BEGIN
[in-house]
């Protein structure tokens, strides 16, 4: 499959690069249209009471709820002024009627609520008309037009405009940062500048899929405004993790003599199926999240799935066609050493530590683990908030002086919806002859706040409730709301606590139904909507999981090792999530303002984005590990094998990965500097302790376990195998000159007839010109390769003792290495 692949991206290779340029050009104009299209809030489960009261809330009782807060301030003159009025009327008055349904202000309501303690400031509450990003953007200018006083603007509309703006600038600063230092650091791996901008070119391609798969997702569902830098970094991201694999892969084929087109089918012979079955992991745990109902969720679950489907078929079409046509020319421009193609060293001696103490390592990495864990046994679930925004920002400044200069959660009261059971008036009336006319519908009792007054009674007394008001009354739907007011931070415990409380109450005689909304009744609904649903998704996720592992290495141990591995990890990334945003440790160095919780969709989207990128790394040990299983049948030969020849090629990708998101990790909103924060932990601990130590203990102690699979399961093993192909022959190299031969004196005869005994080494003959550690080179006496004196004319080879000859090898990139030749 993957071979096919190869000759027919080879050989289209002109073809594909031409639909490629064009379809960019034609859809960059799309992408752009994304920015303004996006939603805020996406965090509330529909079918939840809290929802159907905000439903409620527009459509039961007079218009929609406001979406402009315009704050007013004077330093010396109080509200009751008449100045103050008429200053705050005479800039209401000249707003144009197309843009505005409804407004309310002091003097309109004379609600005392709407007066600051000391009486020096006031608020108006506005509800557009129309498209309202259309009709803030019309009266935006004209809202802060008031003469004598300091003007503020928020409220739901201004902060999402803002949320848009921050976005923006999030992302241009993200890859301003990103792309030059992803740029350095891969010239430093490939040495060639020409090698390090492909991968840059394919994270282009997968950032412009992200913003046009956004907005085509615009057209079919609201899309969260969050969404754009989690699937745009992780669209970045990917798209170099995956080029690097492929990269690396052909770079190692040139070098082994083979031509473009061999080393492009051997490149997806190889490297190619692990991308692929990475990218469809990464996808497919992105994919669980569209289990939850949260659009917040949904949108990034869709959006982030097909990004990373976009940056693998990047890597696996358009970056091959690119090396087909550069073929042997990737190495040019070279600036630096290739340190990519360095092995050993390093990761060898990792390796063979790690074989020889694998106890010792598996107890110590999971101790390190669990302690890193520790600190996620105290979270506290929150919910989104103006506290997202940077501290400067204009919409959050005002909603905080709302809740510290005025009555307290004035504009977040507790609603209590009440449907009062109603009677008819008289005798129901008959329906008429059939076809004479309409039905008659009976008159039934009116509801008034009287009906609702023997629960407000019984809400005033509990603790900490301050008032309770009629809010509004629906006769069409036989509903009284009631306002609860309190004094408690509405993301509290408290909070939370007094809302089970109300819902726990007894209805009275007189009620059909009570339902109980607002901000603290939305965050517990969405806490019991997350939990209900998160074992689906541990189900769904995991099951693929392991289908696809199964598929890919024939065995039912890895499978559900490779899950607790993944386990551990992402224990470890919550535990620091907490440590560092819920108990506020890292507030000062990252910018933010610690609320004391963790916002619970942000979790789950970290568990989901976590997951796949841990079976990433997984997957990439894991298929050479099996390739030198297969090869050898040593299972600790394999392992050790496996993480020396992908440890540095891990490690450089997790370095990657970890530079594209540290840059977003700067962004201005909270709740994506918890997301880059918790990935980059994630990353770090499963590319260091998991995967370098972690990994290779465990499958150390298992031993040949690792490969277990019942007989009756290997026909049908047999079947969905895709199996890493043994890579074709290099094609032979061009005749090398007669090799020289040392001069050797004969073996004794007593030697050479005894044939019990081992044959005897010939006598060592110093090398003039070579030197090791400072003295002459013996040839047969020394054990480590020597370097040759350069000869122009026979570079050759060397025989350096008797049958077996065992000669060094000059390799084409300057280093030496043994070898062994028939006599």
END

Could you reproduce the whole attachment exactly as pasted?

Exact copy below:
[in-house]
């Protein structure tokens, strides 16, 4: 499959690069249209009471709820002024009627609520008309037009405009940062500048899929405004993790003599199926999240799935066609050493530590683990908030002086919806002859706040409730709301606590139904909507999981090792999530303002984005590990094998990965500097302790376990195998000159007839010109390769003792290495 692949991206290779340029050009104009299209809030489960009261809330009782807060301030003159009025009327008055349904202000309501303690400031509450990003953007200018006083603007509309703006600038600063230092650091791996901008070119391609798969997702569902830098970094991201694999892969084929087109089918012979079955992991745990109902969720679950489907078929079409046509020319421009193609060293001696103490390592990495864990046994679930925004920002400044200069959660009261059971008036009336006319519908009792007054009674007394008001009354739907007011931070415990409380109450005689909304009744609904649903998704996720592992290495141990591995990890990334945003440790160095919780969709989207990128790394040990299983049948030969020849090629990708998101990790909103924060932990601990130590203990102690699979399961093993192909022959190299031969004196005869005994080494003959550690080179006496004196004319080879000859090898990139030749 993957071979096919190869000759027919080879050989289209002109073809594909031409639909490629064009379809960019034609859809960059799309992408752009994304920015303004996006939603805020996406965090509330529909079918939840809290929802159907905000439903409620527009459509039961007079218009929609406001979406402009315009704050007013004077330093010396109080509200009751008449100045103050008429200053705050005479800039209401000249707003144009197309843009505005409804407004309310002091003097309109004379609600005392709407007066600051000391009486020096006031608020108006506005509800557009129309498209309202259309009709803030019309009266935006004209809202802060008031003469004598300091003007503020928020409220739901201004902060999402803002949320848009921050976005923006999030992302241009993200890859301003990103792309030059992803740029350095891969010239430093490939040495060639020409090698390090492909991968840059394919994270282009997968950032412009992200913003046009956004907005085509615009057209079919609201899309969260969050969404754009989690699937745009992780669209970045990917798209170099995956080029690097492929990269690396052909770079190692040139070098082994083979031509473009061999080393492009051997490149997806190889490297190619692990991308692929990475990218469809990464996808497919992105994919669980569209289990939850949260659009917040949904949108990034869709959006982030097909990004990373976009940056693998990047890597696996358009970056091959690119090396087909550069073929042997990737190495040019070279600036630096290739340190990519360095092995050993390093990761060898990792390796063979790690074989020889694998106890010792598996107890110590999971101790390190669990302690890193520790600190996620105290979270506290929150919910989104103006506290997202940077501290400067204009919409959050005002909603905080709302809740510290005025009555307290004035504009977040507790609603209590009440449907009062109603009677008819008289005798129901008959329906008429059939076809004479309409039905008659009976008159039934009116509801008034009287009906609702023997629960407000019984809400005033509990603790900490301050008032309770009629809010509004629906006769069409036989509903009284009631306002609860309190004094408690509405993301509290408290909070939370007094809302089970109300819902726990007894209805009275007189009620059909009570339902109980607002901000603290939305965050517990969405806490019991997350939990209900998160074992689906541990189900769904995991099951693929392991289908696809199964598929890919024939065995039912890895499978559900490779899950607790993944386990551990992402224990470890919550535990620091907490440590560092819920108990506020890292507030000062990252910018933010610690609320004391963790916002619970942000979790789950970290568990989901976590997951796949841990079976990433997984997957990439894991298929050479099996390739030198297969090869050898040593299972600790394999392992050790496996993480020396992908440890540095891990490690450089997790370095990657970890530079594209540290840059977003700067962004201005909270709740994506918890997301880059918790990935980059994630990353770090499963590319260091998991995967370098972690990994290779465990499958150390298992031993040949690792490969277990019942007989009756290997026909049908047999079947969905895709199996890493043994890579074709290099094609032979061009005749090398007669090799020289040392001069050797004969073996004794007593030697050479005894044939019990081992044959005897010939006598060592110093090398003039070579030197090791400072003295002459013996040839047969020394054990480590020597370097040759350069000869122009026979570079050759060397025989350096008797049958077996065992000669060094000059390799084409300057280093030496043994070898062994028939006599």